HOLYROOD bosses have been urged to review the Scottish Parliament’s weekly reflection slot so it mirrors the pattern of belief in modern Scotland.
Time for Reflection, led by representatives of different faith groups, was dubbed “proportional praying” when it was introduced at the start of the parliament in 1999.
But an analysis by Norman Bonney, emeritus professor at Napier University and Edinburgh representative of the National Secular Society, claims the session is biased towards some religious faiths and under-represents other faiths and the large non- religious elements of the Scottish population.
Particularly excluded werer Evangelical and Pentecostal churches, said Prof Bonney. And the Humanist Society of Scotland, whose members do not believe in God, gods or afterlife, made only two appearances in the 12-year period – less frequently than the smaller Scottish memberships of the Bahai, Jewish, Hindu, Sikh and Buddhist faiths.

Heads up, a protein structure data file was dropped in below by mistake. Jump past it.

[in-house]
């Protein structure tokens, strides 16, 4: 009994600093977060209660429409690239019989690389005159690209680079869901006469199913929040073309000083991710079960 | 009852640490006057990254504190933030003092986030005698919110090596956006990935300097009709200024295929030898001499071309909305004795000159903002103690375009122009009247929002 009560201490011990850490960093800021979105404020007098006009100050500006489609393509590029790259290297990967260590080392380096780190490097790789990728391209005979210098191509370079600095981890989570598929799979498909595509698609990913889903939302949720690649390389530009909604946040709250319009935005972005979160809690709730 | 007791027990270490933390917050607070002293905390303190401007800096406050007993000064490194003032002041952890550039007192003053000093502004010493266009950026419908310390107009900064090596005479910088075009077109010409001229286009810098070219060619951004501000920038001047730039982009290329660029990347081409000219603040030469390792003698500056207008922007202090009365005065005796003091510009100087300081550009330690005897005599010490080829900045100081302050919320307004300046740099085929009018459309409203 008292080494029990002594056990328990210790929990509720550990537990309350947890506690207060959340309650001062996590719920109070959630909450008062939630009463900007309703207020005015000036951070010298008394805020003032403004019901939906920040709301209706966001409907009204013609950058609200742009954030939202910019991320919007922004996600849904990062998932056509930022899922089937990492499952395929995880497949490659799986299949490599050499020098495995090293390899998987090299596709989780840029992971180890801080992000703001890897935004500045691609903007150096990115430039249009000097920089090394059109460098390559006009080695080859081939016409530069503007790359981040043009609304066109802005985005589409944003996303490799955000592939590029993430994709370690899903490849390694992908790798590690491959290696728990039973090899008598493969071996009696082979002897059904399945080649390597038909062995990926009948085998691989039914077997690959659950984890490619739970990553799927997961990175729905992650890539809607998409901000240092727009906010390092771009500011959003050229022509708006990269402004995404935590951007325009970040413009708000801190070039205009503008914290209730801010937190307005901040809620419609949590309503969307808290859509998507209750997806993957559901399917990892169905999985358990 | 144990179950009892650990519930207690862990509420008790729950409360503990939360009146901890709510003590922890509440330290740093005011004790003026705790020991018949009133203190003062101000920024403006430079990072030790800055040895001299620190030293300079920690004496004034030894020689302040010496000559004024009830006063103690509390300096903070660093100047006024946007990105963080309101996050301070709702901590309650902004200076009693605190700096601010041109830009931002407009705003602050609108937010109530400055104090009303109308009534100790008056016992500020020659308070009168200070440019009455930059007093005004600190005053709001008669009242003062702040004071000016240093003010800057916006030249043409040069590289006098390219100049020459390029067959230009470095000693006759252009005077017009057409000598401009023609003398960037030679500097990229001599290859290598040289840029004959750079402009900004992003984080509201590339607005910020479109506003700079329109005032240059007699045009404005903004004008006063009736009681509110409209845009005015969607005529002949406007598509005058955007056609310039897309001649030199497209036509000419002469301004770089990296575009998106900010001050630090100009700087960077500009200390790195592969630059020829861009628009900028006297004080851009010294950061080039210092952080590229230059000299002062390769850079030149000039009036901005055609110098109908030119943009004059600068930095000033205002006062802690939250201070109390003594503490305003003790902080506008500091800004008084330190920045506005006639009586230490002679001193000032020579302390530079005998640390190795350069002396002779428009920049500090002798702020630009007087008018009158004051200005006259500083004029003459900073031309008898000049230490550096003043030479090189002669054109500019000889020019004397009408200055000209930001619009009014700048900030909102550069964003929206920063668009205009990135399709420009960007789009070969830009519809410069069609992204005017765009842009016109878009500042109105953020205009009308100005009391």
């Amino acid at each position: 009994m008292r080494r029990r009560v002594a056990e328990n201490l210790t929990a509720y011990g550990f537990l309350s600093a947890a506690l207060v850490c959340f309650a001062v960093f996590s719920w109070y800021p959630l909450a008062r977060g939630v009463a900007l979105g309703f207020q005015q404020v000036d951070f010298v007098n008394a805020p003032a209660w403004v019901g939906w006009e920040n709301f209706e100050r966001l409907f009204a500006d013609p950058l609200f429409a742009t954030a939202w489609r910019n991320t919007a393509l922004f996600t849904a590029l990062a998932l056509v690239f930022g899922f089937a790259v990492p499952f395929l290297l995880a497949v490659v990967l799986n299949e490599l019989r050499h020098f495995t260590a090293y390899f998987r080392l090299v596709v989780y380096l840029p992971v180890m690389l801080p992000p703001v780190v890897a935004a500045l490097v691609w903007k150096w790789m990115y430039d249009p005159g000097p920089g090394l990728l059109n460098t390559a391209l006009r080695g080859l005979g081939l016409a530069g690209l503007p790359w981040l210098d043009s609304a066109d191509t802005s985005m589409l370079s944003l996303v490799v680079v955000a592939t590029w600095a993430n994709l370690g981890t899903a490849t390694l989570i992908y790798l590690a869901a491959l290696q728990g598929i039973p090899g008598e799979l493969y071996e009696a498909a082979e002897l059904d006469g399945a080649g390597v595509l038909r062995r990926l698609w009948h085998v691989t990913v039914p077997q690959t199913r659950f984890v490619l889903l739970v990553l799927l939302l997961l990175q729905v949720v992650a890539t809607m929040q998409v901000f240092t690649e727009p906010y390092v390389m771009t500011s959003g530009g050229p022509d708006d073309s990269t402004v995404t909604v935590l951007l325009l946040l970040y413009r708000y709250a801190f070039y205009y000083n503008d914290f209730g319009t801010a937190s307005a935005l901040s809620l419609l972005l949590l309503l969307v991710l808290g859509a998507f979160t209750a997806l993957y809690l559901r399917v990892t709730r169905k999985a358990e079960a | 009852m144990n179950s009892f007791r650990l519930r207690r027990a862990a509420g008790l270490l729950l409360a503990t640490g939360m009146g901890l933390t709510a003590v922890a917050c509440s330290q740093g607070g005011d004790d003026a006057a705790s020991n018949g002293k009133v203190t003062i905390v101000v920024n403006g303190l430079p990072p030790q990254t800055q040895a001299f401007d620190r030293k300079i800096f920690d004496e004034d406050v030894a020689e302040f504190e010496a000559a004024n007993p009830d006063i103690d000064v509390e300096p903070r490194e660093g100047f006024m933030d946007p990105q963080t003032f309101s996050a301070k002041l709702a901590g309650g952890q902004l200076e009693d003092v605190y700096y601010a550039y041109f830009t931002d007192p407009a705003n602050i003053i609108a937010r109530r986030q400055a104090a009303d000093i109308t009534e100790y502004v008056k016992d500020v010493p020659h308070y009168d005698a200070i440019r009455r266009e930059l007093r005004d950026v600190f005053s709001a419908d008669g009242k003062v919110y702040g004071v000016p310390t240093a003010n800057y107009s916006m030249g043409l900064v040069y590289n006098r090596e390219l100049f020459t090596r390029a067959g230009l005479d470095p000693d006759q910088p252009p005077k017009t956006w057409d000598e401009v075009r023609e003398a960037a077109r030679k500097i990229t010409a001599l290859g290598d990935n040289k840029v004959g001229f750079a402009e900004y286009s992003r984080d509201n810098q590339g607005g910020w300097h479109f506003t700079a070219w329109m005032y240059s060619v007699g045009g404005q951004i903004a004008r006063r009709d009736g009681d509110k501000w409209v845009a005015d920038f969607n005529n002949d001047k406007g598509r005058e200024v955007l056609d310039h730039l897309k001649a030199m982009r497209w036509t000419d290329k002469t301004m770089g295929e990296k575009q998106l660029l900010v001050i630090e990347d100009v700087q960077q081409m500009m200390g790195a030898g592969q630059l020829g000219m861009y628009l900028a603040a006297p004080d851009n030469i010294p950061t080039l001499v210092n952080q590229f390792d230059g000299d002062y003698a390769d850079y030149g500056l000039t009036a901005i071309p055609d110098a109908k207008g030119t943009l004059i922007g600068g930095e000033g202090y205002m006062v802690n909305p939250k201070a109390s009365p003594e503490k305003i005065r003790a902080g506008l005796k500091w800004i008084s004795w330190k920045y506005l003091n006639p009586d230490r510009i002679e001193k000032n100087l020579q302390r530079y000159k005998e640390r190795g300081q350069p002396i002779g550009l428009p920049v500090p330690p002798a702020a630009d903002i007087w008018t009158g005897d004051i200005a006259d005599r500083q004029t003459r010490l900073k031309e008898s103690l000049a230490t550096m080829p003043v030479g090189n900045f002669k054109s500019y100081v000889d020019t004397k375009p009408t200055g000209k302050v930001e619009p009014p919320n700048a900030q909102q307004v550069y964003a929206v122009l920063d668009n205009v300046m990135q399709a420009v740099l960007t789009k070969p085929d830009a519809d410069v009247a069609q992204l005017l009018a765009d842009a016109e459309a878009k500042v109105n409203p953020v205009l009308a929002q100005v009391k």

Prof Bonney said: “If Time for Reflection is to continue in its present form, it needs to be reviewed by the Scottish Parliament so that contributions to it are more in accord with the patterns of belief in Scotland.”